The question of how to address the challenges to democracy in an online environment is widely discussed around the globe, and the EU could help steer a common approach at international level. In this respect, a 2020 study from the Council of Europe recommends considering the establishment of an informal intergovernmental taskforce to facilitate the regular exchange of ideas, practices and legislative and regulatory measures on the influence of foreign media on national elections. Such a taskforce could also work on a common code on political advertising to be applied to licensed services. Achieving harmonisation of standards in this area beyond the EU could contribute to the cooperation between regulators and also help to combat problems of foreign interference. A 2019 study argues for enhanced transnational cooperation with a view to establishing a coherent global framework to regulate disinformation (including at G7 and OECD level). The intensification of the US-EU dialogue on technology governance could also lead to a global oversight framework, based on various public bodies and on a multi-stakeholder approach.

Beyond intergovernmental level, a 2021 European Parliament analysis suggested that the EU support the creation of a new ‘Transparency International for Disinformation’, a dedicated civil society organisation to independently monitor and provide comparable data about disinformation campaigns from target countries.

Position of the European Parliament

Parliament has long supported EU initiatives to regulate digital platforms and political advertising and reinforce EU capacities to tackle disinformation and cyber threats. In its 2018 resolution on the use of Facebook users’ data by Cambridge Analytica, Parliament called for a range of measures, including adapting the electoral rules on online campaigning (i.e. those pertaining to transparency on funding, election silence periods, the role of the media, and disinformation) and to monitor the transparency features in relation to political advertising introduced by the online platforms.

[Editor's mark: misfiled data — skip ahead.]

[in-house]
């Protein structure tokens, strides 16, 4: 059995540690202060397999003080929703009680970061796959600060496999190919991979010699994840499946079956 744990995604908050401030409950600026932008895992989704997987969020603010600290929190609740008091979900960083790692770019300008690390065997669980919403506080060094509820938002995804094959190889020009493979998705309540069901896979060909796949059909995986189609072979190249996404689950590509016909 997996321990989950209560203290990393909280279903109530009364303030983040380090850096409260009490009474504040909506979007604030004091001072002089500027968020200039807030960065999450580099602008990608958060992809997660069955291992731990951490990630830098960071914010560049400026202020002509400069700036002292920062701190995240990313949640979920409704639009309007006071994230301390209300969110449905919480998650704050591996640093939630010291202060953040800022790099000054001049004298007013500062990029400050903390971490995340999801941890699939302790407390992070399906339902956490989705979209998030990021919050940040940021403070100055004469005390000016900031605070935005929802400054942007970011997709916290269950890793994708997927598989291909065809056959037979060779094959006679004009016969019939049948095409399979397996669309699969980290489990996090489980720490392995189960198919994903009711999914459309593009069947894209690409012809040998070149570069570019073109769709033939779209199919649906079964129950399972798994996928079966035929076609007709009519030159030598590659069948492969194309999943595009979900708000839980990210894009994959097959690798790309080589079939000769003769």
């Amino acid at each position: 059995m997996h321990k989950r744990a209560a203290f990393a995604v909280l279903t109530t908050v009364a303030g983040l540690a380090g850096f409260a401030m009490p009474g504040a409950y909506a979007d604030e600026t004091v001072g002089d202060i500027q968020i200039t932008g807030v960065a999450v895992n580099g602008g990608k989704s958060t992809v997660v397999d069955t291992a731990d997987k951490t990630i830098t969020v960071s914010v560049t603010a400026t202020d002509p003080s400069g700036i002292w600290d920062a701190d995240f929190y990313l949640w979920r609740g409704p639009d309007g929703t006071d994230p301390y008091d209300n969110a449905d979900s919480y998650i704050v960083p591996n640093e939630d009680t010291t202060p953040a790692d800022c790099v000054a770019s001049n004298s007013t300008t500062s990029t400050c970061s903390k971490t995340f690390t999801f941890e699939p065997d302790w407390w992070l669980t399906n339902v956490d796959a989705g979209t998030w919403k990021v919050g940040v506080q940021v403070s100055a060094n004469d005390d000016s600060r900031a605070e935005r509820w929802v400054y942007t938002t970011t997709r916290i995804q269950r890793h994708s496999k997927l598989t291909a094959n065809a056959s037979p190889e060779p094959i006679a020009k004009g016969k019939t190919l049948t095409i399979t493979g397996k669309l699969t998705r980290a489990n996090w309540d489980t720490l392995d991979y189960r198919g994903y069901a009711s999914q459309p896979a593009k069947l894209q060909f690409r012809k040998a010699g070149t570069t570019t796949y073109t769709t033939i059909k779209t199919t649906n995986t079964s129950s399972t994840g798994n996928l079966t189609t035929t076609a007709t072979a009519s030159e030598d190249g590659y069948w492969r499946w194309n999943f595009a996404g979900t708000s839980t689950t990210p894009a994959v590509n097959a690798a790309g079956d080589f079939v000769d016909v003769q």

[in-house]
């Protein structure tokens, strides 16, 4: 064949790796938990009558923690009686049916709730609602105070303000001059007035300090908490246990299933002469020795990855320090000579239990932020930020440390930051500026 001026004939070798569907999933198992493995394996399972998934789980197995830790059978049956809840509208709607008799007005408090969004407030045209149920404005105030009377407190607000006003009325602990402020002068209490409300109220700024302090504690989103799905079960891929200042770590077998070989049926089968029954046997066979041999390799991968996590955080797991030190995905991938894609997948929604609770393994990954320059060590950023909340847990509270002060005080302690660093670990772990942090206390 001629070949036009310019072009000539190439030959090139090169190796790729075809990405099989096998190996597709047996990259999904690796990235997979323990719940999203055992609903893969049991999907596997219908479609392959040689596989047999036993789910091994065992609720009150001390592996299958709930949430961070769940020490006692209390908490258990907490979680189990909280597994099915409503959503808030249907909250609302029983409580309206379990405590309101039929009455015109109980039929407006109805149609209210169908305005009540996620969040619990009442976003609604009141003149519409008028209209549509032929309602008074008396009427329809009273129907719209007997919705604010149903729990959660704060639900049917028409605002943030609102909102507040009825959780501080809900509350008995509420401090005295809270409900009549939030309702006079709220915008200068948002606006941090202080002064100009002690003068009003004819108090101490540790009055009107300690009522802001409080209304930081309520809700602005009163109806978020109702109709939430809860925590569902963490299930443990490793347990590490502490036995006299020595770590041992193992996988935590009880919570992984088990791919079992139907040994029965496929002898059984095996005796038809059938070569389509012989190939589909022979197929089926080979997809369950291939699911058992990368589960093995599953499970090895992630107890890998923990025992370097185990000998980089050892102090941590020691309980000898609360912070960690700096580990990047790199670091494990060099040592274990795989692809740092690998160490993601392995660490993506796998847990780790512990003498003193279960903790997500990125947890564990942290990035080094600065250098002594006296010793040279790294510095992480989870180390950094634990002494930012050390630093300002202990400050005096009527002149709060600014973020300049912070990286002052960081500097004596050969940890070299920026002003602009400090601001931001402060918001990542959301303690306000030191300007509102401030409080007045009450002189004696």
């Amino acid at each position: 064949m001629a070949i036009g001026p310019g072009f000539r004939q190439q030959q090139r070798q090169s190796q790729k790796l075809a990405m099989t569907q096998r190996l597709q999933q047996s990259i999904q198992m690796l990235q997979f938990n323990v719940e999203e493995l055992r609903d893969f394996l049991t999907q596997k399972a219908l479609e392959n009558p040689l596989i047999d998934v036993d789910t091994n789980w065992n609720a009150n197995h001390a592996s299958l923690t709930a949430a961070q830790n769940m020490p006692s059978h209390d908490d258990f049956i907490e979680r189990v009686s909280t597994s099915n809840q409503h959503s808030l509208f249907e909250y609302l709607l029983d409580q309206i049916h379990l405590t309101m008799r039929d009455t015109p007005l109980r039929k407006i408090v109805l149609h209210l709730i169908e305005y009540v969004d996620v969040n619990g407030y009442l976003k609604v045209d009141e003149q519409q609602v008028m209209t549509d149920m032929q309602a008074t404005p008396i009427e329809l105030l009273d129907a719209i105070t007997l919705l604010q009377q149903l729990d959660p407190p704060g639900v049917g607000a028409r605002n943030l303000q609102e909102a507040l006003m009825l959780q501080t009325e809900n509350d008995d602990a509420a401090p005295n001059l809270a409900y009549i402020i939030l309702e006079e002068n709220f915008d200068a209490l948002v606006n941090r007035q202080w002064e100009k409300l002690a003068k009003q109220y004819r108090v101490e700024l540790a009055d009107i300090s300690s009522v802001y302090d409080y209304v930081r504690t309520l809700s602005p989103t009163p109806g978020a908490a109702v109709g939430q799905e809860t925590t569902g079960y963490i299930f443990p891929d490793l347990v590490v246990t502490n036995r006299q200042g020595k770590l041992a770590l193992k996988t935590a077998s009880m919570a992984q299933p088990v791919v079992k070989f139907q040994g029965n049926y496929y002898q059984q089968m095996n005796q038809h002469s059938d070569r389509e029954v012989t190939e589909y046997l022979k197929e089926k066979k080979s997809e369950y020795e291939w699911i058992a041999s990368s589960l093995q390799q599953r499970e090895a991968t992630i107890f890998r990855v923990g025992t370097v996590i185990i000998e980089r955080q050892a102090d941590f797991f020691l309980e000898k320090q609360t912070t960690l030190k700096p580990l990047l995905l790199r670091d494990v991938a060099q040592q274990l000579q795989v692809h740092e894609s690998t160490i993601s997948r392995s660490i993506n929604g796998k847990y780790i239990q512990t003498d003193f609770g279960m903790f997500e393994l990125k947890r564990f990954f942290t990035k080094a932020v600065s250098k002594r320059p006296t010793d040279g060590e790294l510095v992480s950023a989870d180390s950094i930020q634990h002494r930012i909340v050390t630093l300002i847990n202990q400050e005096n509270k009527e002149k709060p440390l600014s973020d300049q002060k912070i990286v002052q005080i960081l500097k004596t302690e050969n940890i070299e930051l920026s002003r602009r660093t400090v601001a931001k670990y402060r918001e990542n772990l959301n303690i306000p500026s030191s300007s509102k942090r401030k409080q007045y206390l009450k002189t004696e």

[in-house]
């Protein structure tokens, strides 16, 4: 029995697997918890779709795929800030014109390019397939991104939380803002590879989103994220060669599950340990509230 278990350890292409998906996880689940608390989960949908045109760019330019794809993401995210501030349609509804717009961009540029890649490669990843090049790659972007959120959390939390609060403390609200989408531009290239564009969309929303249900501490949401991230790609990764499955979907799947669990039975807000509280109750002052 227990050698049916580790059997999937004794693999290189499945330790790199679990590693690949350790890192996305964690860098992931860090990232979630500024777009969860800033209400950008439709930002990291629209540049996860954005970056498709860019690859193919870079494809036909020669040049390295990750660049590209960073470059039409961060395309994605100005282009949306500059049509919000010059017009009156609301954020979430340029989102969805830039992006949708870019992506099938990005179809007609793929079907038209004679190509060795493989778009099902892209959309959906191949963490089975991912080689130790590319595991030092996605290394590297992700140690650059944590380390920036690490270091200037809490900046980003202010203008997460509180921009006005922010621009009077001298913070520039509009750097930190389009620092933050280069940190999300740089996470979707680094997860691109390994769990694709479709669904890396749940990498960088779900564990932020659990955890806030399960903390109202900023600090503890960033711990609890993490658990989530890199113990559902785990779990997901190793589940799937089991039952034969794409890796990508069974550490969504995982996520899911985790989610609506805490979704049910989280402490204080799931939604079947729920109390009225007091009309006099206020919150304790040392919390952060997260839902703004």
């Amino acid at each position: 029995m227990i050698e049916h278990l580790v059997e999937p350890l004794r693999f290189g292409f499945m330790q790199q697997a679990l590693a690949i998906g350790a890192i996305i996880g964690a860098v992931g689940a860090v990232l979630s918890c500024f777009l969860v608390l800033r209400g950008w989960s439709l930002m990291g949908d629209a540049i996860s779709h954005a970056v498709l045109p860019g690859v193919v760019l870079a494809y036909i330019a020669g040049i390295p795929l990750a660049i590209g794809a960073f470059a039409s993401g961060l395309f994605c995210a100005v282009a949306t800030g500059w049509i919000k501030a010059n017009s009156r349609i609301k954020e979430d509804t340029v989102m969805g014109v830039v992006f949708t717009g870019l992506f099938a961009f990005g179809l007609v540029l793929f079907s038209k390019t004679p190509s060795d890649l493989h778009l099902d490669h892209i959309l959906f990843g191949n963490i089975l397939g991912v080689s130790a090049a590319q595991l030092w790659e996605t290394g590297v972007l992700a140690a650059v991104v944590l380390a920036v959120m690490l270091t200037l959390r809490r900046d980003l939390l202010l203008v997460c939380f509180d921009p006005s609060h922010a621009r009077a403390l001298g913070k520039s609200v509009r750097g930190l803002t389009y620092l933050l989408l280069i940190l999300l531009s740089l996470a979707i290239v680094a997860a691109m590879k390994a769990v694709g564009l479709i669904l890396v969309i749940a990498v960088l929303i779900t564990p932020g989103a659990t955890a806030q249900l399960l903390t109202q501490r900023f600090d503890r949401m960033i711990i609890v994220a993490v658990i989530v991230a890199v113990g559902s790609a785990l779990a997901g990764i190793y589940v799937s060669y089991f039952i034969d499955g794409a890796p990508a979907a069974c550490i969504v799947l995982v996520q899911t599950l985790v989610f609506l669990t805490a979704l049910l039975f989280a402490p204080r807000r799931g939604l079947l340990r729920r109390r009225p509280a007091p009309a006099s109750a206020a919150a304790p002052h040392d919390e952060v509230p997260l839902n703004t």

In its 2019 resolution on foreign electoral interference and disinformation, Parliament called on the EU to create a legal framework for counter-hybrid threats, classify equipment used for elections as critical infrastructure and turn the East StratCom Task Force into a permanent structure with more funding.

In the context of the ongoing DSA negotiations, Parliament asked for more transparency over algorithms to fight harmful content and disinformation and for more transparent and informed choices for the recipients of targeted advertising. Also, on 9 March 2022 Parliament’s Special Committee on Foreign Interference in Democratic Processes adopted its final report on malicious foreign interference, asking the Commission to propose a more coordinated European strategy to counter operations by foreign governments that use disinformation. Parliament recommends the creation of a European centre to tackle interference threats, as well as stronger measures to address disinformation on online platforms such as forcing social media platforms to stop boosting inauthentic accounts that drive the spread of harmful foreign interference. Furthermore, Parliament called for the introduction of new measures to ensure cybersecurity and resilience against cyber-attacks, deterrence and countermeasures, and for the protection of critical infrastructure and strategic sectors.

In focus: reinforcing internet capacity and security
To avoid the capacity crunch and keep ahead of the growth in internet traffic, the EU’s strategy is primarily directed at boosting investment in high-capacity broadband infrastructure. To that end, in 2021 the EU set connectivity targets in its Digital Decade strategy and adopted a range of new funding instruments including CEF Digital, which is designed to support the roll out of 5G networks throughout the EU. The Commission is also putting forward an ambitious plan for a space-based secure communication system and satellite traffic management to ensure secure and resilient connectivity across Europe in the years to come.
Furthermore, in 2020 the EU adopted the new EU cybersecurity strategy to better tackle cybersecurity threats that are at the core of internet outage and to safeguard a global and open internet. The amendment of the NIS Directive that is being finalised will impose new cybersecurity requirements on essential entities, including providers of internet services such as the Domain Name System (DNS).
In addition, the EU wants to lead discussions at international level to shape the development of the internet as a space of civic responsibility. The European Commission actively engages in multilateral discussions to shape a resilient, secure and robust internet and promote democracy and human rights. The European Global Gateway initiative launched in December 2021 aims, inter alia, to boost smart, clean and secure digital links around the world. Accordingly, the EU intends to work with partner countries to invest and deploy digital networks and infrastructure (such as submarine and terrestrial fibre-optic cables, space-based secure communication systems and cloud and data infrastructure) to plug vulnerabilities and provide trusted internet connectivity around the globe.

Possible action